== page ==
Question No. 8 asks if you are of “Hispanic” or “Latino” or “Spanish” origin. If yes, they want to know if you are “Mexican,” “Puerto Rican,” “Cuban,” or “other” (for example, Salvadoran, Dominican, etc.).

If you respond, “White,” you must specify, for example: “German, Irish, English, Italian, Lebanese, Egyptian.” That is “white.”

If you respond, “Black or African American,” they ask you what kind. For example: “African American, Jamaican, Haitian, Nigerian, Somalian.” (The term “Negro” has disappeared from the 2020 form.)

If you respond, “Native American,” they want to know the tribe: “Navajo, Blackfeet, Maya, Aztec, Inuit, “Native Village of Barrow,” etc.”

One notable omission: There is no “yellow” race. That is because in English “yellow” also refers to the color of cowardice. In the face of this semantic problem you are asked to check without much precision if you are of the “Chinese,” “Filipino,” “Asian Indian,” “Vietnamese,” “Korean,” “Japanese,” “Hawaiian,” “Samoan,” “Chamorro,” “Other Asian,” or “Other Pacific Islander.”

Finally, the last option: Are you of “another race”? As, since the 1960s, each person can belong to the race of one’s choice.

It Is the Racist Who Invents Race

The notion of race as understood in the United States is therefore an utter mess — an explosive mix that conflates ethnicity, country of origin, skin color, and commingles colonial factors and “political correctness.” You have to be seriously out of touch to consider the existence of a Chinese race distinct from the Korean or the Japanese ones. Each questionnaire obliges the respondent to participate in a sort of collective delirium whose terminology mimics the taxonomy of domestic animals. The subspecies of dogs, cats, and livestock are “races” in the jargon of breeding.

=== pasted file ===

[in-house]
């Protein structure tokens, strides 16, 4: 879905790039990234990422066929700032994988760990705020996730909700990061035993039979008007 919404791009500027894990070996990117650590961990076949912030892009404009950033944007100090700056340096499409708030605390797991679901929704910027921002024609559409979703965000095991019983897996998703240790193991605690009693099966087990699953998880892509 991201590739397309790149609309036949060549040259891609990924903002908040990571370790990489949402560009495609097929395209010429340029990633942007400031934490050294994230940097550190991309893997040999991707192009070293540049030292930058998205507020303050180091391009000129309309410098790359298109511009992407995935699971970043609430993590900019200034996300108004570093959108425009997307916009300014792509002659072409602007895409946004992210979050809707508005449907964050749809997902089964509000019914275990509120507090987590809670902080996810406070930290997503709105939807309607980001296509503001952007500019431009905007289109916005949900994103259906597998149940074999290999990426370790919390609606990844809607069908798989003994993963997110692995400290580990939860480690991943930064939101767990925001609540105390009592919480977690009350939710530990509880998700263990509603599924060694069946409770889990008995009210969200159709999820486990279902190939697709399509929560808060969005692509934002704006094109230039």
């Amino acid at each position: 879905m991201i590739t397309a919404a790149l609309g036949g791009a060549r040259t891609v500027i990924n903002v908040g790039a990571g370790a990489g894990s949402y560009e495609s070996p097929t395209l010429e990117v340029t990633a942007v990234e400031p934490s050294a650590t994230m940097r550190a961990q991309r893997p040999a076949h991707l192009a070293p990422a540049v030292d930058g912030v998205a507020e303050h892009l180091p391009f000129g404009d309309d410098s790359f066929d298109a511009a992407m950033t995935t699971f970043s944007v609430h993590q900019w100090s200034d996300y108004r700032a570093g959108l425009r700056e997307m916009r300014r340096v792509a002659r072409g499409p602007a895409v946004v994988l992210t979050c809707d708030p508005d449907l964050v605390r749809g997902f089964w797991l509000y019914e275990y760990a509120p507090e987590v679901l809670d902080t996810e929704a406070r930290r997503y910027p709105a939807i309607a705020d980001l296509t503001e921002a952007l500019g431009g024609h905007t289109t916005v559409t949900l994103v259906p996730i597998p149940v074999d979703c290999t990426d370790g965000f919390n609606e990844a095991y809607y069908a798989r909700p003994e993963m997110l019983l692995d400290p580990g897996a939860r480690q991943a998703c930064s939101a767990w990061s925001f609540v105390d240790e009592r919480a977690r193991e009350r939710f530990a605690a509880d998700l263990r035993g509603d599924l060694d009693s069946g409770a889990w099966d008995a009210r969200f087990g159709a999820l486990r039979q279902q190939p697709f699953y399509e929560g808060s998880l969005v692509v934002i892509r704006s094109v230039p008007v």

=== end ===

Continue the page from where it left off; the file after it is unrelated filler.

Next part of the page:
Julie and I have raised our children without avoiding the question of their Haitian background. But, before going to Arizona, there was never a question of their being Black. In Rome, though, do as the Romans do, so we had to explain to them that they should not be surprised if someone said to them that they were “Black.”

They right away found this affair in black and white ridiculous. “First, we’re not black, we’re brown,” they protested at the tender age of 6. “And you, you’re pink!”

Their spontaneous reaction seemed to me the only logical one in a context where one must proclaim one’s race.